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My Biggest Challenge Yet: Doing Something Kind for My Abuser

14 Days of Loving-Kindness: Day 5 - An Act of Kindness for Someone Who Has Hurt Me

Today's challenge is both the act that in many ways prompted this whole concept of 14 Days devoted to Loving-Kindness as part of a promise to myself to focus on Compassion in 2014 and also the act that almost made me forget the whole thing because I wasn't sure that I was ready to do it. 

As a young girl, a boy who was probably 4-5 years older than me, would force me to touch him sexually as I wept. It didn't happen often as the family were friends that we only saw on rare occasions, yet it did happen several times. And it did have a substantial negative affect on me like dark clouds covering a beautiful blue sky. 

During my adolescence and much of my teen years as my body began to "betray me" and insist on its femininity, I would seek out oversized clothes, avoid make-up and basically do all that I could to assure myself that I would not be attractive to anyone of the opposite sex. It terrified me to consider that someone might find me attractive. 

Right before I entered high school, I finally began to confront this abuse and tell others. I am grateful for the church camp I went to that summer, which focused on sex education and sexuality and, finally, gave me the words and courage to speak about what happened to me. It helped me begin to understand that what happened to me was not my fault. I told my family and also began seeing a counselor. 

I realize how complex the situation is. 

Because the abuser was also a child, it felt as if I should just "get over it" and like what happened to me was just a case of kids playing doctor gone awry. However, I knew at my core that it was not. 

I've moved forward as an adult knowing that my molestation experience differs greatly very many (most) victims because the perpetrator was also a minor and yet have also grappled with the profound impact the experience still had on me. Though he was a minor, he was also old enough to be fully aware of what was happening and to clearly see that it was not something that I wanted or enjoyed.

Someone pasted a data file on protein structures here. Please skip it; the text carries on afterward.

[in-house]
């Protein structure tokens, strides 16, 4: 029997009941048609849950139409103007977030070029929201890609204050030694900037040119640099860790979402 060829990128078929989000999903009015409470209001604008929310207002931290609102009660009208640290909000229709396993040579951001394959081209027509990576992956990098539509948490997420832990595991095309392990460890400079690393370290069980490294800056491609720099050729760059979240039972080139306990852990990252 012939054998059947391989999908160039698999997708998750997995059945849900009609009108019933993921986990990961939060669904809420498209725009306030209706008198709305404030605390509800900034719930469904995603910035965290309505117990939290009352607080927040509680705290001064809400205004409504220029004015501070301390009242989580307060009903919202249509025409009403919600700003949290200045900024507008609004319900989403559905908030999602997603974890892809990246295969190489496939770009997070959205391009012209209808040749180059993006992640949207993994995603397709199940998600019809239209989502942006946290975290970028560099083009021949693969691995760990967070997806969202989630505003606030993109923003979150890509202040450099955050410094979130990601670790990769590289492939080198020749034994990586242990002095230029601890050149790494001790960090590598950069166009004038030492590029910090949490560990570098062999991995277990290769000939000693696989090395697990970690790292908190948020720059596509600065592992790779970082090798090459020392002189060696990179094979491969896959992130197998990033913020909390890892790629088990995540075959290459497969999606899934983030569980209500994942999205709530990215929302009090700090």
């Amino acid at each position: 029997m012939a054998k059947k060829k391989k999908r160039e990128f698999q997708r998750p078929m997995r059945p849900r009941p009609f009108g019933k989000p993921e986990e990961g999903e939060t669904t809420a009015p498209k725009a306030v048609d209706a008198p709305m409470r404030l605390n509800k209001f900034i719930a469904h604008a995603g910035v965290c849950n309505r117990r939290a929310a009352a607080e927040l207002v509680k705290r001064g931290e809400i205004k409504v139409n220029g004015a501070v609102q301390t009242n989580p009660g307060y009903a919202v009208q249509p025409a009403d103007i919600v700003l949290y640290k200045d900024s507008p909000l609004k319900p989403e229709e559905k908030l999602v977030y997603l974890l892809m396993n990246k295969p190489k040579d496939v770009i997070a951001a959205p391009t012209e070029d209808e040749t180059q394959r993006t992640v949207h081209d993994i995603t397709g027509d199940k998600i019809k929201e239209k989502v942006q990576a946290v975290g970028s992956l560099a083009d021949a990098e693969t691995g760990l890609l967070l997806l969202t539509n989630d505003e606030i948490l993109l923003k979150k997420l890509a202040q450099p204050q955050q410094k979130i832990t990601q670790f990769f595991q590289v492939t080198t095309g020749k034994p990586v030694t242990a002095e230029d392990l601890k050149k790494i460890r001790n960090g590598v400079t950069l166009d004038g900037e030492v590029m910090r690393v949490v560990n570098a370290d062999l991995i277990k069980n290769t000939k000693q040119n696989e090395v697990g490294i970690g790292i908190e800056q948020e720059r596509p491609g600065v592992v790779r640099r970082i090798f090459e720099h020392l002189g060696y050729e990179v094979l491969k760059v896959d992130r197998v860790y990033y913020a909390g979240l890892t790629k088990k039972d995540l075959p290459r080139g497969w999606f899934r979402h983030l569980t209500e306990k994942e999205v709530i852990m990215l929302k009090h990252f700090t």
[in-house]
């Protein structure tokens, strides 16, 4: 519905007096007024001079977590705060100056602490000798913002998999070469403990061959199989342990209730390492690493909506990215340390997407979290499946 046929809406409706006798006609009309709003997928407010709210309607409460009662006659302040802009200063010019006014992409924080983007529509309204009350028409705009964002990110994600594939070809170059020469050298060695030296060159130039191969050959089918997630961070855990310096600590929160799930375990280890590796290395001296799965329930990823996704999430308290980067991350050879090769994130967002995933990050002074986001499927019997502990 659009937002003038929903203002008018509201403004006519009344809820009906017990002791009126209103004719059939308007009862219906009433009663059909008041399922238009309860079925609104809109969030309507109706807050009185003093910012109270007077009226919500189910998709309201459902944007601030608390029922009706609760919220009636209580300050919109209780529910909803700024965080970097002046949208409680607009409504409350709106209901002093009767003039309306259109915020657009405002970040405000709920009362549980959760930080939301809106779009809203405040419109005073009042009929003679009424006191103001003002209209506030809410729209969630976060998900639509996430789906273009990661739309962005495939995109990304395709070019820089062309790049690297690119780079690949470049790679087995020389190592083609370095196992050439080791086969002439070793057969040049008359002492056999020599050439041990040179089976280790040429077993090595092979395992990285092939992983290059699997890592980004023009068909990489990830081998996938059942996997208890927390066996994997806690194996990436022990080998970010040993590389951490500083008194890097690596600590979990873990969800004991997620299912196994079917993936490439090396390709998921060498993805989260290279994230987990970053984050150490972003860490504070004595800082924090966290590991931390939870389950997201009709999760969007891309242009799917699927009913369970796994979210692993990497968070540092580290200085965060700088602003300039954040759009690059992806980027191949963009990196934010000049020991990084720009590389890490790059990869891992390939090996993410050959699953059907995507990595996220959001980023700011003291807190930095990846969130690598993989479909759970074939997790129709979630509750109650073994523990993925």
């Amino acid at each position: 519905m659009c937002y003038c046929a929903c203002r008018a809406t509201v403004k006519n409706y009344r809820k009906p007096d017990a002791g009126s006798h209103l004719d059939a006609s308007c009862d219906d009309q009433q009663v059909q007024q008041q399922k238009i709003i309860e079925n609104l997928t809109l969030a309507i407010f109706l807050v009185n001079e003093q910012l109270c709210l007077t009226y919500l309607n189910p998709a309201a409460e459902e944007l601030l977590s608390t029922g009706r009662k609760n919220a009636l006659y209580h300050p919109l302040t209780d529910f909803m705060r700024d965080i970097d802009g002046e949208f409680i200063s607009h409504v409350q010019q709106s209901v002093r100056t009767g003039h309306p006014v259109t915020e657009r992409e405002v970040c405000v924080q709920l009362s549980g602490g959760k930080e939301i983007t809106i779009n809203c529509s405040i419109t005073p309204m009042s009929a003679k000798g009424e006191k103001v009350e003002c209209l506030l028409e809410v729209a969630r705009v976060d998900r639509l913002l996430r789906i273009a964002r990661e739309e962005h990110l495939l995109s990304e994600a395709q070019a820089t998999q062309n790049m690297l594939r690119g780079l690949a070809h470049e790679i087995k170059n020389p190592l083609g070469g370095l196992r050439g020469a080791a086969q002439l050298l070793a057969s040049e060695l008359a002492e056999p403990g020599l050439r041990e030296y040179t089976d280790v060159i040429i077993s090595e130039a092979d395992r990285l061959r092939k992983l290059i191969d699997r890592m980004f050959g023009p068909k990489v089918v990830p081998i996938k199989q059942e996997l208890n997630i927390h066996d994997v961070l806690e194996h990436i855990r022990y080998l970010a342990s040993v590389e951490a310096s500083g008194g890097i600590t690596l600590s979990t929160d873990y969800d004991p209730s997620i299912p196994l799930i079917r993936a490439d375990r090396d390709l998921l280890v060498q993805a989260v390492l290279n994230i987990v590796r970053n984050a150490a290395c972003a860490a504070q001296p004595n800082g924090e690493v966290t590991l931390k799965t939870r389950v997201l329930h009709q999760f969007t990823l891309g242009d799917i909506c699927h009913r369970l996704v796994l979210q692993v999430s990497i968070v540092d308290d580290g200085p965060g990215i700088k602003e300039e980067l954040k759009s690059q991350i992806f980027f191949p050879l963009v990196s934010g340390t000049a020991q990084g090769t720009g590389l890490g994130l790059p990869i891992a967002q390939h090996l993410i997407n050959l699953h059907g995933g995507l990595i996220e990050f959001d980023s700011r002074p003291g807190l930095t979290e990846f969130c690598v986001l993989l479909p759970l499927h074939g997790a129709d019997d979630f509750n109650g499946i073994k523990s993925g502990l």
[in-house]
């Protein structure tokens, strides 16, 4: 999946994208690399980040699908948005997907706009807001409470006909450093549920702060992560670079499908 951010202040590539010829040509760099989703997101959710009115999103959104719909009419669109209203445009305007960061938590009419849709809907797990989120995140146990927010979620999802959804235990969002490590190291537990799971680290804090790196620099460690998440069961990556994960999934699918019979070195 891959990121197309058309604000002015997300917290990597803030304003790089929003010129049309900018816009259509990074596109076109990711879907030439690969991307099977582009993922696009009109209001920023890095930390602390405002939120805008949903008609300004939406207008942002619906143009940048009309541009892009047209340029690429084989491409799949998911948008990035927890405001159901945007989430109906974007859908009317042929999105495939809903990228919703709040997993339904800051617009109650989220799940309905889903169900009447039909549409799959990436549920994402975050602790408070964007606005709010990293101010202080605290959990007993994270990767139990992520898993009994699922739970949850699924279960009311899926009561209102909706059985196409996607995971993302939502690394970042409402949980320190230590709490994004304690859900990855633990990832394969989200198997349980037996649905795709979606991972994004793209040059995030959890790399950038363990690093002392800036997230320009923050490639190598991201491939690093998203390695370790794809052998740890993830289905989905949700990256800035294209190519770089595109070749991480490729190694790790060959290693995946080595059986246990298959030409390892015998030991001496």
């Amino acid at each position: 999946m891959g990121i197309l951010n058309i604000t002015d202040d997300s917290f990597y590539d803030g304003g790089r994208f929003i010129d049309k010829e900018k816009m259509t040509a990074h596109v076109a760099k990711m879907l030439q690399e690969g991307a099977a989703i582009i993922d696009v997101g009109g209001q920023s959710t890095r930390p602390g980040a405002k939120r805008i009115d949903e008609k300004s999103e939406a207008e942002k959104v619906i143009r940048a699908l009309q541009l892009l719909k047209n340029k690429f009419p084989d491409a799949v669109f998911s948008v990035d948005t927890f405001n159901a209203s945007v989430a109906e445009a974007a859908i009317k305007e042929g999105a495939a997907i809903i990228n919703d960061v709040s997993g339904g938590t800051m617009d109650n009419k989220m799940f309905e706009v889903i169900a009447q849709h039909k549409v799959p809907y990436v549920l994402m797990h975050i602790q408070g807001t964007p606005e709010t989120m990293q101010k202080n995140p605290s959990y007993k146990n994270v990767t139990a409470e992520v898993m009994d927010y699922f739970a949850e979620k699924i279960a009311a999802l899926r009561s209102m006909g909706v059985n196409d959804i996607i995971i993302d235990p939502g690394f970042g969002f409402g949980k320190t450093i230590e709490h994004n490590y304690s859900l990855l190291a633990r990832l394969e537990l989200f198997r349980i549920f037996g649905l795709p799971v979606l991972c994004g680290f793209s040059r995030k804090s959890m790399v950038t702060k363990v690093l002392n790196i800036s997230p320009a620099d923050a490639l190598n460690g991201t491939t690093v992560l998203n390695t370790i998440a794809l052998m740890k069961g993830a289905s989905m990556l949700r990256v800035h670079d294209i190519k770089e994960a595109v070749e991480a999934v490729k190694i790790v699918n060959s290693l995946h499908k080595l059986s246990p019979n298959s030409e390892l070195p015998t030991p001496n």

I've also found myself wondering whether or not he had been abused in a similar way as it seemed to me that no 10-12 year-old would do that to a much younger child if they had not, so this has further complicated things for me --- a victimizer who is also a victim. 

Through therapy and a positive and supportive family and husband, I have come far in my healing process. Rays of sunshine peer through those dark clouds now as I work through those memories. Yet, I knew I needed to take one more step -- a major step. I knew I needed to focus on being able to feel compassion for this person. As someone deeply committed to creating a better world, at my core I believe that everyone deserves compassion, yet the challenge is to truly implement this. 

So I arrived here, challenging myself to demonstrate compassion and show kindness to someone who has hurt me deeply. 

The first step to do this involved learning something about who this person is now and what act might be meaningful to him. Because of the internet this was not hard. A quick google search led me straight to him. 

For the first time in nearly 30 years, I found myself looking at this person. I sobbed uncontrollable for 20 minutes as I stared at the screen. 

Once my sobs ended, I realized what I could do. I wanted to do an act that was anonymous because I am not wanting to confront this person or force him to, perhaps, face his abuse if he is not ready to. I also felt that a public act then inflicts a certain expectation or requirement of him and makes it about me seeking a response rather than about extending compassion. So, I selected a charity I thought would be meaningful to him given his current work, and I made a donation to it. And, of course, the greatest gift of loving-kindness is my effort to move myself several steps closer to true forgiveness for this person. 

I expected to cry as I wrote this post, but I haven't. This demonstrates to me the value of this decision and of this process. More sunshine is bursting through those dark clouds. Maybe someday I'll see a rainbow.


Also from The Good Long Road:

Thoughts from a Mama of Boys
Inspired to focus on Compassion
14 Days of Loving-Kindness Begins